Helmut newton was a great fashion photographer. He took provocative and erotically charged photos that have become the mainstay of Vogue and many other publications. The German artist's controversial sexualized imagery overturned the conventions of fashion photography and made him one of the most important photographers of the 20th century.
Newton's Early Life
Helmut Newton was born on October 31, 1920 in Berlin, Germany. He was born into a Jewish family and attended Heinrich-von-Treitschke-Realgymnasium as well as the American School in Berlin.
From a young age Helmut Newton was always interested in photography and at the age of 12 Helmut Newton bought his very first camera. From 1936, he worked with the German photographer Elsie Neulander Simon.
The rise of oppressive restrictions by the Nuremberg Laws made the work of Helmut Newton's father difficult. On November 9, 1938, his family left Germany and fled to South America. When Newton was 18, he got his passport and left Germany.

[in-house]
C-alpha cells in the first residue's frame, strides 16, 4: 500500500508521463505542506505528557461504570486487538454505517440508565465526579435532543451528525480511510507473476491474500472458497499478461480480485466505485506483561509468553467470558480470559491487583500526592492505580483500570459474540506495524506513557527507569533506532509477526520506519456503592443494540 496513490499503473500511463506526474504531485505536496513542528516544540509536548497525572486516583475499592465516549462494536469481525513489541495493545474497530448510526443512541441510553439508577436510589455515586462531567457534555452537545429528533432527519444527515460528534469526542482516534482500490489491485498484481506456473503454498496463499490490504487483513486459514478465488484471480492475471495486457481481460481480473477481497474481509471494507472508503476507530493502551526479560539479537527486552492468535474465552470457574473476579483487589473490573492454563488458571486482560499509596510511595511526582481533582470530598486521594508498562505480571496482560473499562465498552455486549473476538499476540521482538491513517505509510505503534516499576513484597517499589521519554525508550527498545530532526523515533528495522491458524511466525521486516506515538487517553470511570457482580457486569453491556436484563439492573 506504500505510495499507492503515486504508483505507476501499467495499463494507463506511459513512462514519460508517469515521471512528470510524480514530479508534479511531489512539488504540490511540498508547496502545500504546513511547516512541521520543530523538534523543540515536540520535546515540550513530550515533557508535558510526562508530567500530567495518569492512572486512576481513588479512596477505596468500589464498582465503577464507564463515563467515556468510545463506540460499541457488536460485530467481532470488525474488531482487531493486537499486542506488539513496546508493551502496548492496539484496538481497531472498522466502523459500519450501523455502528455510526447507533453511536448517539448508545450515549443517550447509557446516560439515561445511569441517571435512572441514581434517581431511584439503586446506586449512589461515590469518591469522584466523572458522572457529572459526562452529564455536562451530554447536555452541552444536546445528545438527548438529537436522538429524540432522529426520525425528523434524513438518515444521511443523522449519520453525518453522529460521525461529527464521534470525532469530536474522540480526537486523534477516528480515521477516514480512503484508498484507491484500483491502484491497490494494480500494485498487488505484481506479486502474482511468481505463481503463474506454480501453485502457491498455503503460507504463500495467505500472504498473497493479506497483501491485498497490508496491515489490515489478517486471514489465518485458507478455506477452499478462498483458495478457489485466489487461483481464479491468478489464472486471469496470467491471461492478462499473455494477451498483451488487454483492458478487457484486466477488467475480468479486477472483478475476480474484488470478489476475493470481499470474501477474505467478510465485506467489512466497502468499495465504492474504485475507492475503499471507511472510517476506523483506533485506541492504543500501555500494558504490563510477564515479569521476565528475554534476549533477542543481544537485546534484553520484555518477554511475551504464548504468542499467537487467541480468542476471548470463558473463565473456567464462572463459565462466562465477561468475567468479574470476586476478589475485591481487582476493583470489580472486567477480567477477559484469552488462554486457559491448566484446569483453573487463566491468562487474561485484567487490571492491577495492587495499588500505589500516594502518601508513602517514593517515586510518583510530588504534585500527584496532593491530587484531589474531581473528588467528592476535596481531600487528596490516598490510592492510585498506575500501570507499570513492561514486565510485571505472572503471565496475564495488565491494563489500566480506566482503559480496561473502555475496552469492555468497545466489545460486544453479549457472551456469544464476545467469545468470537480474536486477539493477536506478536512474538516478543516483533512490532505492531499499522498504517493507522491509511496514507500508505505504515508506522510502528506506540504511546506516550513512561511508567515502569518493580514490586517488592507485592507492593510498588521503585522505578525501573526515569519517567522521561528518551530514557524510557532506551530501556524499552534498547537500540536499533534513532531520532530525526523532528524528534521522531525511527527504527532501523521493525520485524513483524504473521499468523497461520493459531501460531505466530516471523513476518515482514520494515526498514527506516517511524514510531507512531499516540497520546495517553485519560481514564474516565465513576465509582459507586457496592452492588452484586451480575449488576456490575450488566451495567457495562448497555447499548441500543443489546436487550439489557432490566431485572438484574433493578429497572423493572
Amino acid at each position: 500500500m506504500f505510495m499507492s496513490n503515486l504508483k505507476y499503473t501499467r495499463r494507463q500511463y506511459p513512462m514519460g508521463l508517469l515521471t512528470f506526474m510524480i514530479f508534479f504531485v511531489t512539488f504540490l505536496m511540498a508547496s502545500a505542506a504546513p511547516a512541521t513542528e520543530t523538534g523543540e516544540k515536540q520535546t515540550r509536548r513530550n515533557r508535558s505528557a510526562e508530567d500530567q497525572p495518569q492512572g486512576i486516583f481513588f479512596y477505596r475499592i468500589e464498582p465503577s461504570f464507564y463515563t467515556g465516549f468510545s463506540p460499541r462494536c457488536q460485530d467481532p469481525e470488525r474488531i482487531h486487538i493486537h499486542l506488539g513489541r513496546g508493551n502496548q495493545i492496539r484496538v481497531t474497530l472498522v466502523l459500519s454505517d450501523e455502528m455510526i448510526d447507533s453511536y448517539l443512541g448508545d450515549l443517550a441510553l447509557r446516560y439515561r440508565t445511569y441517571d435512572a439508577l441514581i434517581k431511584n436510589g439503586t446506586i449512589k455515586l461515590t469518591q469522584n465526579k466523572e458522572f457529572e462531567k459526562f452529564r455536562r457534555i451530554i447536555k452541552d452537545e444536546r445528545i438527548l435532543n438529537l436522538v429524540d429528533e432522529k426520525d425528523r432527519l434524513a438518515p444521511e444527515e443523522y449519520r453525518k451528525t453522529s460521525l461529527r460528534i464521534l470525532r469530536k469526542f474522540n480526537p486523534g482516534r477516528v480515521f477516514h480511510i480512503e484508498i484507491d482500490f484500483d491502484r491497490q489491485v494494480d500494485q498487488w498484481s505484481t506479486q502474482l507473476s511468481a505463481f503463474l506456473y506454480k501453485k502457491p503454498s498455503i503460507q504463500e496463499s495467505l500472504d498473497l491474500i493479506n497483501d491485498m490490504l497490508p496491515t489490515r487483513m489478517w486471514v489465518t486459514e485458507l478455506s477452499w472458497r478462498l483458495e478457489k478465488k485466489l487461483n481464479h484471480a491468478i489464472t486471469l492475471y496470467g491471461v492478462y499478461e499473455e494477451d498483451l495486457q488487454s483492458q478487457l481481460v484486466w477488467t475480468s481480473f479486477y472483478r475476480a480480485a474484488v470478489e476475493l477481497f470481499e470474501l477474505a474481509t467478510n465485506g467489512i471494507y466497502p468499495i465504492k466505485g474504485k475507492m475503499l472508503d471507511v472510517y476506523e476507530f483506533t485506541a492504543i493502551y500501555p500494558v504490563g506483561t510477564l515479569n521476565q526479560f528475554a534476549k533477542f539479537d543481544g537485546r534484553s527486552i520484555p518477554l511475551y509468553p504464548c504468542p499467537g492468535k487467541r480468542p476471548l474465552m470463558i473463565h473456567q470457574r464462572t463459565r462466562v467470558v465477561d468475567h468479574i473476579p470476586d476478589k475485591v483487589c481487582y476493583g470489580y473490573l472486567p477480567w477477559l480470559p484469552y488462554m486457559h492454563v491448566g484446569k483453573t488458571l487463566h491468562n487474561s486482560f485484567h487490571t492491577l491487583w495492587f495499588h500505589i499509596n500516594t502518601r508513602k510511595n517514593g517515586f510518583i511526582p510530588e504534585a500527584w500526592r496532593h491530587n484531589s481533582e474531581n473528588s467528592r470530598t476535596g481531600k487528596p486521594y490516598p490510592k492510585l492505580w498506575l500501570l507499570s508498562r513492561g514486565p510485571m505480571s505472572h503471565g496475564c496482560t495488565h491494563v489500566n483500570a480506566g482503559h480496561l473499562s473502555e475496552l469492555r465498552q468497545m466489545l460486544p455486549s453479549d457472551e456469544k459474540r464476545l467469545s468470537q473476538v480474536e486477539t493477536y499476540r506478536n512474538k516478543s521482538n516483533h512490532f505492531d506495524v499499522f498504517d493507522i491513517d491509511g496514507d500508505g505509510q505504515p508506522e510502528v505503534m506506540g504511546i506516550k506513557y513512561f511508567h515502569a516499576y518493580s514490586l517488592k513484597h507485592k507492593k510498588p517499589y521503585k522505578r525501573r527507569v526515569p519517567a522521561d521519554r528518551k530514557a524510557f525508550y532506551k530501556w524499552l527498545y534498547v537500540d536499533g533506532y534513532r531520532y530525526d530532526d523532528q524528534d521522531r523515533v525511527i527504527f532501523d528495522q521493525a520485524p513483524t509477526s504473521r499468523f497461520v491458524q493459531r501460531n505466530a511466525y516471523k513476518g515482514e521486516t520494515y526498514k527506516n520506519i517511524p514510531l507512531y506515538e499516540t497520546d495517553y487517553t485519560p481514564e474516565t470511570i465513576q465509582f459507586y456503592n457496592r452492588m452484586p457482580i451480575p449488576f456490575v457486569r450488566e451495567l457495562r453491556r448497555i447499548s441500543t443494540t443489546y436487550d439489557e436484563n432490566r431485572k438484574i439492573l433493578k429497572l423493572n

Helmut Newton got on a bus in Trieste and with 200 other people they escaped the Nazis. Their trip was to go to China, but after arriving in Singapore, he stayed there. He started working as a photographer for Straits Times and later as a portrait photographer.
Newton's life in Australia
In Singapore, Helmut Newton worked as an intern with the British authorities. He was then sent to Australia, but was released in 1942. He worked as a fruit picker in northern Victoria, then as a truck driver with the British Army. He then became a British subject and even changed his original name to Newton in 1946.
In 1946 he established his own studio and then married actress June Browne in 1948. She quit acting and later became a very successful photographer. His studio has been set up in Melbourne's trendy Flinders Lane area. Here Helmut Newton worked on fashion and theater photography.
Photography in London